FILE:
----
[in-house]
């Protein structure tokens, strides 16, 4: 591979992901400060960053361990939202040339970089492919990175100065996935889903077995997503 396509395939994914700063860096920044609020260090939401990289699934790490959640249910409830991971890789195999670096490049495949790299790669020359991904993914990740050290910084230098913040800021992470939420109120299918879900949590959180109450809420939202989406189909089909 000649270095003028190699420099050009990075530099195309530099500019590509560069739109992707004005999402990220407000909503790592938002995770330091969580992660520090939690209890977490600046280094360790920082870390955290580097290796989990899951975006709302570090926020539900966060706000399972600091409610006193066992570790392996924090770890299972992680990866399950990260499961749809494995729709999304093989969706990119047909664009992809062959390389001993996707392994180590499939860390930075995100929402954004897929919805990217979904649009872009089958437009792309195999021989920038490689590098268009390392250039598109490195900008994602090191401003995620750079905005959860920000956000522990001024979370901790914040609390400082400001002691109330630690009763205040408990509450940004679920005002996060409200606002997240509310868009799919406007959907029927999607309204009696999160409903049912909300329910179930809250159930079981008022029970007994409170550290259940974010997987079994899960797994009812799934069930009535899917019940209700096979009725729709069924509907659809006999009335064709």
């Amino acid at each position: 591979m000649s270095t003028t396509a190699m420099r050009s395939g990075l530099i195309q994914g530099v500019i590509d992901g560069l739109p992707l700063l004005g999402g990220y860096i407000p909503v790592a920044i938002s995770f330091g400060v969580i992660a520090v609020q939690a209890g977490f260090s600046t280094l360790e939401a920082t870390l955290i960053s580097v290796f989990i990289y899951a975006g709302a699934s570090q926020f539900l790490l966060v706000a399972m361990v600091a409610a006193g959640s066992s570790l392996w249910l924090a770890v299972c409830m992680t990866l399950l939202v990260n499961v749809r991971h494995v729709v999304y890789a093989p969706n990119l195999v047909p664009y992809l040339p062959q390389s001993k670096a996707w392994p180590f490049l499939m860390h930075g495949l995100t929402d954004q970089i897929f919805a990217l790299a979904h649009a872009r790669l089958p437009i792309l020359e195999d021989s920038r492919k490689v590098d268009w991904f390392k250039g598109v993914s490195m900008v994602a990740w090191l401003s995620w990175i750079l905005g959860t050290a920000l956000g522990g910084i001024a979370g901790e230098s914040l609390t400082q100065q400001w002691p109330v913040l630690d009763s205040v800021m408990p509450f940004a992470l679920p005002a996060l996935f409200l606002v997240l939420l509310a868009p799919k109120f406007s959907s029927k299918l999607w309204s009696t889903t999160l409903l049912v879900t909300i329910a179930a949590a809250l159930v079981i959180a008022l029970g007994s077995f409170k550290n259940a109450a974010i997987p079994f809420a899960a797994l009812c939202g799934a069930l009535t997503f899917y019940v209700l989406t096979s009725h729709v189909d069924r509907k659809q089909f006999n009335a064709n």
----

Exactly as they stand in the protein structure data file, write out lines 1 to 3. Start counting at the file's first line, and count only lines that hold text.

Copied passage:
[in-house]
């Protein structure tokens, strides 16, 4: 591979992901400060960053361990939202040339970089492919990175100065996935889903077995997503 396509395939994914700063860096920044609020260090939401990289699934790490959640249910409830991971890789195999670096490049495949790299790669020359991904993914990740050290910084230098913040800021992470939420109120299918879900949590959180109450809420939202989406189909089909 000649270095003028190699420099050009990075530099195309530099500019590509560069739109992707004005999402990220407000909503790592938002995770330091969580992660520090939690209890977490600046280094360790920082870390955290580097290796989990899951975006709302570090926020539900966060706000399972600091409610006193066992570790392996924090770890299972992680990866399950990260499961749809494995729709999304093989969706990119047909664009992809062959390389001993996707392994180590499939860390930075995100929402954004897929919805990217979904649009872009089958437009792309195999021989920038490689590098268009390392250039598109490195900008994602090191401003995620750079905005959860920000956000522990001024979370901790914040609390400082400001002691109330630690009763205040408990509450940004679920005002996060409200606002997240509310868009799919406007959907029927999607309204009696999160409903049912909300329910179930809250159930079981008022029970007994409170550290259940974010997987079994899960797994009812799934069930009535899917019940209700096979009725729709069924509907659809006999009335064709």
């Amino acid at each position: 591979m000649s270095t003028t396509a190699m420099r050009s395939g990075l530099i195309q994914g530099v500019i590509d992901g560069l739109p992707l700063l004005g999402g990220y860096i407000p909503v790592a920044i938002s995770f330091g400060v969580i992660a520090v609020q939690a209890g977490f260090s600046t280094l360790e939401a920082t870390l955290i960053s580097v290796f989990i990289y899951a975006g709302a699934s570090q926020f539900l790490l966060v706000a399972m361990v600091a409610a006193g959640s066992s570790l392996w249910l924090a770890v299972c409830m992680t990866l399950l939202v990260n499961v749809r991971h494995v729709v999304y890789a093989p969706n990119l195999v047909p664009y992809l040339p062959q390389s001993k670096a996707w392994p180590f490049l499939m860390h930075g495949l995100t929402d954004q970089i897929f919805a990217l790299a979904h649009a872009r790669l089958p437009i792309l020359e195999d021989s920038r492919k490689v590098d268009w991904f390392k250039g598109v993914s490195m900008v994602a990740w090191l401003s995620w990175i750079l905005g959860t050290a920000l956000g522990g910084i001024a979370g901790e230098s914040l609390t400082q100065q400001w002691p109330v913040l630690d009763s205040v800021m408990p509450f940004a992470l679920p005002a996060l996935f409200l606002v997240l939420l509310a868009p799919k109120f406007s959907s029927k299918l999607w309204s009696t889903t999160l409903l049912v879900t909300i329910a179930a949590a809250l159930v079981i959180a008022l029970g007994s077995f409170k550290n259940a109450a974010i997987p079994f809420a899960a797994l009812c939202g799934a069930l009535t997503f899917y019940v209700l989406t096979s009725h729709v189909d069924r509907k659809q089909f006999n009335a064709n």